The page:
East Asian populations have demonstrated high intelligence and rapid learning capabilities – skills in utilising new technologies and scientific discoveries – and putting them to good use in production. Work ethics in general tend to be highly positive.

In conclusion, there are relatively large and fast-growing markets for consumer goods and services of all kinds.

Its success has led to it being dubbed "An East Asian renaissance" by the World Bank.

Country or region GDP nominal
millions of USD (2015)[15]
GDP nominal per capita
USD (2015)[15][16]
millions of USD (2015)[15]
GDP PPP per capita
USD (2015)[15]
 China 11,384,763 8,280 19,509,983 14,189
 Hong Kong 307,790 42,096 414,481 56,689
 Japan 4,116,242 32,480 4,842,395 38,210
 Macau 51,753 91,376 80,744 142,599
 Mongolia 12,409 4,179 36,429 12,268
 North Korea 11,516 583 40,000 1,800
 South Korea 1,392,952 27,512 1,849,398 36,528
 Taiwan 518,816 22,082 1,113,792 47,407


The culture of East Asia has been influenced by the civilisation of China. East Asia, as well as Vietnam, share a Confucian ethical philosophy, Buddhism, political and legal structures, and historically a common writing system.[17] The relationship between China and East Asia has been compared to the historical influence of Greco-Roman civilisation on Europe.[17]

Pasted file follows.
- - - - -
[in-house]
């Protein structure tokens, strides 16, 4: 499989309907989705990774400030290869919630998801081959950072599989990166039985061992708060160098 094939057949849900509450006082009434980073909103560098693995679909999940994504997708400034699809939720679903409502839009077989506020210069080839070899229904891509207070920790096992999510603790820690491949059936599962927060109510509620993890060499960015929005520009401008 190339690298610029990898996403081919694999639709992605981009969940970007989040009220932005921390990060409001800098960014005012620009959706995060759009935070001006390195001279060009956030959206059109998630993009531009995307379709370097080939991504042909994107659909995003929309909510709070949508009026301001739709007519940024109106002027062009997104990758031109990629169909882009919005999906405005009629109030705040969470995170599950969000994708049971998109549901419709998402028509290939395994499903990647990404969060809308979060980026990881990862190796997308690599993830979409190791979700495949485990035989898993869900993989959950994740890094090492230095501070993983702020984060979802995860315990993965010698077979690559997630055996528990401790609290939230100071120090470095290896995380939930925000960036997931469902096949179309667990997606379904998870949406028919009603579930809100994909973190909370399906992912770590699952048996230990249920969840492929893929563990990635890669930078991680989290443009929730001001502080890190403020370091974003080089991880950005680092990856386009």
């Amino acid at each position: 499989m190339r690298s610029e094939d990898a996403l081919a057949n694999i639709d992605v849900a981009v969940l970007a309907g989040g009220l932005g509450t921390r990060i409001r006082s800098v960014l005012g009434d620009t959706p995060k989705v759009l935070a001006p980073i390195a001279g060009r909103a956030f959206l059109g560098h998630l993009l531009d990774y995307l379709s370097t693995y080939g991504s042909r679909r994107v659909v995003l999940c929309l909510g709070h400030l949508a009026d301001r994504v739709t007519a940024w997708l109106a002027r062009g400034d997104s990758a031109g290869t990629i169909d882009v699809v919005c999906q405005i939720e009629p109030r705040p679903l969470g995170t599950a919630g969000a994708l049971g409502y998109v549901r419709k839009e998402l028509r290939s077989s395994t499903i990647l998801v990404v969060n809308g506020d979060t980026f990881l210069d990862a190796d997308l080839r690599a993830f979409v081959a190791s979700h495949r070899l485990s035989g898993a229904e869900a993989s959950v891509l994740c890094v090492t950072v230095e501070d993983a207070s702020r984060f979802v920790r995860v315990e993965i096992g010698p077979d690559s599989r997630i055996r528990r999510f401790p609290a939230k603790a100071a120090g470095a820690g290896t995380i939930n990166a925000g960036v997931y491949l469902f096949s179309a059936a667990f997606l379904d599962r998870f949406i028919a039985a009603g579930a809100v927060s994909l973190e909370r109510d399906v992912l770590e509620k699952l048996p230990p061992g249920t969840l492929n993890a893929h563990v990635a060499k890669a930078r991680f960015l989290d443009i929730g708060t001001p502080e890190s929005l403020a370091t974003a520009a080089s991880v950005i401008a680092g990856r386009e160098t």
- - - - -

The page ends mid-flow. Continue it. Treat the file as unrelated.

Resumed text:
Main article: Cities of East Asia
Pass of the ISS over Mongolia, looking out west towards the Pacific Ocean, China, and Japan. As the video progresses, you can see major cities along the coast and the Japanese islands on the Philippine Sea. The island of Guam can be seen further down the pass into the Philippine Sea, and the pass ends just to the east of New Zealand. A lightning storm can be seen as light pulses near the end of the video.

See also[edit]


  1. ^ The area figure is based on the combined areas of China (including Hong Kong, Macau, Aksai Chin, and Trans-Karakoram Tract), Japan, North Korea, South Korea, Taiwan as listed at List of countries and outlying territories by total area.
  2. ^ The population figure is the combined populations of China (Mainland China, Hong Kong, Macau), Japan , North Korea, South Korea, and Taiwan as listed at List of countries by population (last updated Feb 22, 2011).